Chapter 1: Electric Charges and Fields Revision Notes
- Electric charge: The property of matter that causes it to produce and experience electric and magnetic effects.
- Conductors are substances that readily allow the passage of electricity through them, such as metals and the earth, while insulators are substances that offer high resistance to the passage of electricity, such as plastic rod and nylon.
- Frictional electricity is caused by the transference of electrons.
- Charge Additivity: charges are scalars that add up in the same way that real numbers do. It means that if a system has n charges (q1, q2, q3,…,qn), the total charge will be q1 +q2 +… +qn.
- Charge Conservation: An isolated system’s total charge is always conserved, meaning the system’s initial and final charges are the same.
- Charge Quantification: Charge is quantized because it is a discrete amount rather than a continuous value.
- Charge on an object is calculated as q=+ne, where n is an integer and e is the electronic charge. A physical quantity is said to be quantised when it exists in discrete packets rather than in a continuous amount. As a result, charge is quantified.
Units of Charge
(i) SI unit coulomb (C)
(ii) CGS system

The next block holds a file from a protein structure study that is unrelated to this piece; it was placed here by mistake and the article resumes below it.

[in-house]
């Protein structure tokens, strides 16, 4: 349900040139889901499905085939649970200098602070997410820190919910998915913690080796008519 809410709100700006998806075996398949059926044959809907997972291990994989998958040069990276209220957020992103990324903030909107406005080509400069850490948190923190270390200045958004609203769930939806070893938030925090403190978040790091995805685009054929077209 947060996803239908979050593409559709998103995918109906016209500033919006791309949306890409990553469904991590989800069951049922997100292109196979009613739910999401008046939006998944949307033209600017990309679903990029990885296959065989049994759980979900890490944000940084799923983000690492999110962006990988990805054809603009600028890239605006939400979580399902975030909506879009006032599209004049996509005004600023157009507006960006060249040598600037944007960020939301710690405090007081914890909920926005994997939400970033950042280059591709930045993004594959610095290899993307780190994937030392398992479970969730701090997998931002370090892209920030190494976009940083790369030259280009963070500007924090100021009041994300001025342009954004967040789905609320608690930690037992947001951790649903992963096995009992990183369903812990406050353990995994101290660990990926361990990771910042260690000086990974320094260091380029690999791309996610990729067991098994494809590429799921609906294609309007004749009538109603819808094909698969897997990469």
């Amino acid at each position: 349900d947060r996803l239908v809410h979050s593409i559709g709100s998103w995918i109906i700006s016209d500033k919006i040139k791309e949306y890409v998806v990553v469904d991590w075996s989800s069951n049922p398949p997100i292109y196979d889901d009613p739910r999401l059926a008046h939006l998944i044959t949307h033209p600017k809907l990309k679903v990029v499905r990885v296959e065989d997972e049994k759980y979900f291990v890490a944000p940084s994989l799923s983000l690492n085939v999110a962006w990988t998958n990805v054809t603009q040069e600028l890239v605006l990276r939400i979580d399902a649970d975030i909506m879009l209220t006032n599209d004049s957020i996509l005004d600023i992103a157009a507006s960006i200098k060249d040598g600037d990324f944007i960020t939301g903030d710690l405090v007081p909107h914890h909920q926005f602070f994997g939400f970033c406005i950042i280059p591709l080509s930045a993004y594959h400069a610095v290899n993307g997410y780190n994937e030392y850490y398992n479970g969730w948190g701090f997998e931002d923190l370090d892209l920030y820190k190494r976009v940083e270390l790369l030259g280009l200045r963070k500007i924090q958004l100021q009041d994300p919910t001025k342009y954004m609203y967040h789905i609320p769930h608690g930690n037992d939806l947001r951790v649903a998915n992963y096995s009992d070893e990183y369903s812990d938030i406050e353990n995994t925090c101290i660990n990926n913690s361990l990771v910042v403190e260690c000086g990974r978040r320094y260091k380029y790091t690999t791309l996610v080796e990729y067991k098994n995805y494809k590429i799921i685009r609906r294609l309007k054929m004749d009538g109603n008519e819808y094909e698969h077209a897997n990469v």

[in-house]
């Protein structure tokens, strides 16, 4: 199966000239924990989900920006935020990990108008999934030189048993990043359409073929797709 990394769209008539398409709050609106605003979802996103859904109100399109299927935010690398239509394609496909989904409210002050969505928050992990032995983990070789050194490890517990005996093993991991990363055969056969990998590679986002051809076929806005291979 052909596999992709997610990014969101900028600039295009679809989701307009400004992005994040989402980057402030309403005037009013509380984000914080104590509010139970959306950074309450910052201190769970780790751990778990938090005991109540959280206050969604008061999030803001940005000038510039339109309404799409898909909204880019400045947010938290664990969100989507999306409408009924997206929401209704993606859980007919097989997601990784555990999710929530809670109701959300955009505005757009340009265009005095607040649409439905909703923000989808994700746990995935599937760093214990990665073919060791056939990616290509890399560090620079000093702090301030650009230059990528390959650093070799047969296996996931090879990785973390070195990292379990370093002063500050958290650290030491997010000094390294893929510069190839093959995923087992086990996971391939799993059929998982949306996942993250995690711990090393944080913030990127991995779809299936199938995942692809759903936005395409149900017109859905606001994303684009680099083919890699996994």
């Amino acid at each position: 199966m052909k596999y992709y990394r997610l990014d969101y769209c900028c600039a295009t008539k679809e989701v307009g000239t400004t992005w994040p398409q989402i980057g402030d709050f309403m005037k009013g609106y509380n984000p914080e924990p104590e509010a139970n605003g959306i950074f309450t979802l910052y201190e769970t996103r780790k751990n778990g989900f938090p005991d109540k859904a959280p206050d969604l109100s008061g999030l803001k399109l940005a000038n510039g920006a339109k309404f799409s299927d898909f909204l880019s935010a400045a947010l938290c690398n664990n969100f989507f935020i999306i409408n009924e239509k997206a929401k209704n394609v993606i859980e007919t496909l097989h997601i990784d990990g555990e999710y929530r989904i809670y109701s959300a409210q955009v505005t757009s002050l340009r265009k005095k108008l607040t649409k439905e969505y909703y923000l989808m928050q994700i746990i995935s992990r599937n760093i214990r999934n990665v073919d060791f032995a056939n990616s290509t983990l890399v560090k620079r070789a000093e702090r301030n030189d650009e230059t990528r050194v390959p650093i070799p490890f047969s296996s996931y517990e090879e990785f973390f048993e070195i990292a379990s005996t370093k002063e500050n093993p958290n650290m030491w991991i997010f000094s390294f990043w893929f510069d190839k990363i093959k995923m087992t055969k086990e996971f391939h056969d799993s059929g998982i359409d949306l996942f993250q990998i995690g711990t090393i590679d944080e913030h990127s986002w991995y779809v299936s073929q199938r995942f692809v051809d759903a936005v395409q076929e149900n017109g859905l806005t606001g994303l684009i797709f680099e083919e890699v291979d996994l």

(a) electrostatic unit, esu of charge or stat-coulomb (stat-C)
(b) electromagnetic unit, emu of charge or ab-C (ab-coulomb)
1 ab-C = 10 C, 1 C = 3 x 109 stat-C
- It states that electrostatic force of interaction or repulsion acting between two stationary point charges is given by
- Coulombian or electrostatic forces) are conservative forces.
The Principle of Superposition of Electrostatic Forces
- The net electric force experienced by a given charge particle q0 as a result of a system of charged particles is equal to the vector sum of the forces exerted on it by all the other charged particles in the system, according to this principle.
Intensity of the electric field
- The force experienced per unit positive test charge placed at that point without disturbing the source charge is defined as the electric field intensity at any point due to source charge.
Electric Field Lines
- Electric field lines are a visual representation of the electric field around a charge configuration (s). These lines have a positive charge at the beginning and a negative charge at the end. The direction of the field at any point is determined by the tangent on these lines.
- Positive and negative charge electric field lines, as well as their combinations, are depicted below
- An electric dipole is made up of two point charges of equal magnitude and opposite nature separated by a small distance.
- Dipole Moment: The electric dipole moment (p), which is the product of the charge (q) and the separation between the charges, is used to determine the strength of an electric dipole.
- In a uniform electric field, a dipole is in stable equilibrium when the angle between p and E is 0° and in unstable equilibrium when the angle is 180°.
- In a uniform electric field, the net force on an electric dipole is zero.
- When an electric dipole is placed in a non-uniform electric field, it produces a net force and torque.
- W = pE (cos1 – cos2) is the work done in rotating the electric dipole from 1 to 2.